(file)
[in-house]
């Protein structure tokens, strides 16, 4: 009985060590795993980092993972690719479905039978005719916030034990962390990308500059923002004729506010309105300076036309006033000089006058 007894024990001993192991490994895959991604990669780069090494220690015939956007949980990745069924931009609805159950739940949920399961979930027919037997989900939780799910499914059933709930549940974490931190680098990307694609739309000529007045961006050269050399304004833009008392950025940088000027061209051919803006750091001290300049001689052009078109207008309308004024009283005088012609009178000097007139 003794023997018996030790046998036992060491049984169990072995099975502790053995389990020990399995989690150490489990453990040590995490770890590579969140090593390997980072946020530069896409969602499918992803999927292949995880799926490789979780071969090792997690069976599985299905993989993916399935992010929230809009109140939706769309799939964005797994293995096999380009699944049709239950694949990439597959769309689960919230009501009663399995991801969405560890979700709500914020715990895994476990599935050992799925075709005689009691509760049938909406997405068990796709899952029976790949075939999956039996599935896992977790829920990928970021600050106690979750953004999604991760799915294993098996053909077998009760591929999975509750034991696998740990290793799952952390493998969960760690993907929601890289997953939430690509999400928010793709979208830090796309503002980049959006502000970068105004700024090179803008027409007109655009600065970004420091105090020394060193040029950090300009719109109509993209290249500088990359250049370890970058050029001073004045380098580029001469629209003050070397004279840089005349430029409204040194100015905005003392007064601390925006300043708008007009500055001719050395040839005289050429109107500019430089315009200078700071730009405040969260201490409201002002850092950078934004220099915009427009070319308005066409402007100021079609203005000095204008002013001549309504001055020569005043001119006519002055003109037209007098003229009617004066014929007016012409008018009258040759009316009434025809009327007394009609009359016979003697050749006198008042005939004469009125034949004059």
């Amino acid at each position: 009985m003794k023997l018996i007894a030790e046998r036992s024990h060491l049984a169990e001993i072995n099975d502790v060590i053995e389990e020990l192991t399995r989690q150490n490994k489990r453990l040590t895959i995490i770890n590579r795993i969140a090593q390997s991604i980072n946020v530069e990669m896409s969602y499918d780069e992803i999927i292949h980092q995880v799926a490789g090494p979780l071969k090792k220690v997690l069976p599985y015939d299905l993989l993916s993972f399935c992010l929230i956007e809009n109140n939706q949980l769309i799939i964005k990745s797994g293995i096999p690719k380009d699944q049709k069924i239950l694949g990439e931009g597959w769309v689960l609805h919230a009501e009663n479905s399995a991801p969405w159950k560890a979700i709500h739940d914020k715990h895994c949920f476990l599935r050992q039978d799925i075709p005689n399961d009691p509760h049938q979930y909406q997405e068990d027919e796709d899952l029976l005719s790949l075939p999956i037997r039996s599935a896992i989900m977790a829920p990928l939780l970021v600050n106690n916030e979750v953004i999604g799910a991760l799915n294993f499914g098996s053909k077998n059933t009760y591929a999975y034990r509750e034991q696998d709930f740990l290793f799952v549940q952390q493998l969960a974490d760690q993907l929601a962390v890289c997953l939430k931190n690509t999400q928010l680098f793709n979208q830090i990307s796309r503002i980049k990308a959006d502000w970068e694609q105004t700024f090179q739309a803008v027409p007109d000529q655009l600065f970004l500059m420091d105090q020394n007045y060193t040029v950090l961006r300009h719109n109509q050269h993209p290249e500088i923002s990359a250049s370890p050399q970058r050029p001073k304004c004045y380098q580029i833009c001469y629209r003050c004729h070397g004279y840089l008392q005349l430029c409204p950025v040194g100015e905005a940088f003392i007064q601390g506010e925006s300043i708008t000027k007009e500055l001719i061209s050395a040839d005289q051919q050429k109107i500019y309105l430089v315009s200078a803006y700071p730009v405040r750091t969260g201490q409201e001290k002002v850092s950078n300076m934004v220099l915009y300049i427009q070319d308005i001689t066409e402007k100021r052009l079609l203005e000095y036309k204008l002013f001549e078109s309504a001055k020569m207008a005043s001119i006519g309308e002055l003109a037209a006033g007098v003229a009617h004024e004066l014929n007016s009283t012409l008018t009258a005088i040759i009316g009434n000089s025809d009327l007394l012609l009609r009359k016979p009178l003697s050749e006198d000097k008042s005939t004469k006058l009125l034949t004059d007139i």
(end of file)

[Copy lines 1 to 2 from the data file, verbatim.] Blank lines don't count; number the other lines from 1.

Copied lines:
[in-house]
């Protein structure tokens, strides 16, 4: 009985060590795993980092993972690719479905039978005719916030034990962390990308500059923002004729506010309105300076036309006033000089006058 007894024990001993192991490994895959991604990669780069090494220690015939956007949980990745069924931009609805159950739940949920399961979930027919037997989900939780799910499914059933709930549940974490931190680098990307694609739309000529007045961006050269050399304004833009008392950025940088000027061209051919803006750091001290300049001689052009078109207008309308004024009283005088012609009178000097007139 003794023997018996030790046998036992060491049984169990072995099975502790053995389990020990399995989690150490489990453990040590995490770890590579969140090593390997980072946020530069896409969602499918992803999927292949995880799926490789979780071969090792997690069976599985299905993989993916399935992010929230809009109140939706769309799939964005797994293995096999380009699944049709239950694949990439597959769309689960919230009501009663399995991801969405560890979700709500914020715990895994476990599935050992799925075709005689009691509760049938909406997405068990796709899952029976790949075939999956039996599935896992977790829920990928970021600050106690979750953004999604991760799915294993098996053909077998009760591929999975509750034991696998740990290793799952952390493998969960760690993907929601890289997953939430690509999400928010793709979208830090796309503002980049959006502000970068105004700024090179803008027409007109655009600065970004420091105090020394060193040029950090300009719109109509993209290249500088990359250049370890970058050029001073004045380098580029001469629209003050070397004279840089005349430029409204040194100015905005003392007064601390925006300043708008007009500055001719050395040839005289050429109107500019430089315009200078700071730009405040969260201490409201002002850092950078934004220099915009427009070319308005066409402007100021079609203005000095204008002013001549309504001055020569005043001119006519002055003109037209007098003229009617004066014929007016012409008018009258040759009316009434025809009327007394009609009359016979003697050749006198008042005939004469009125034949004059």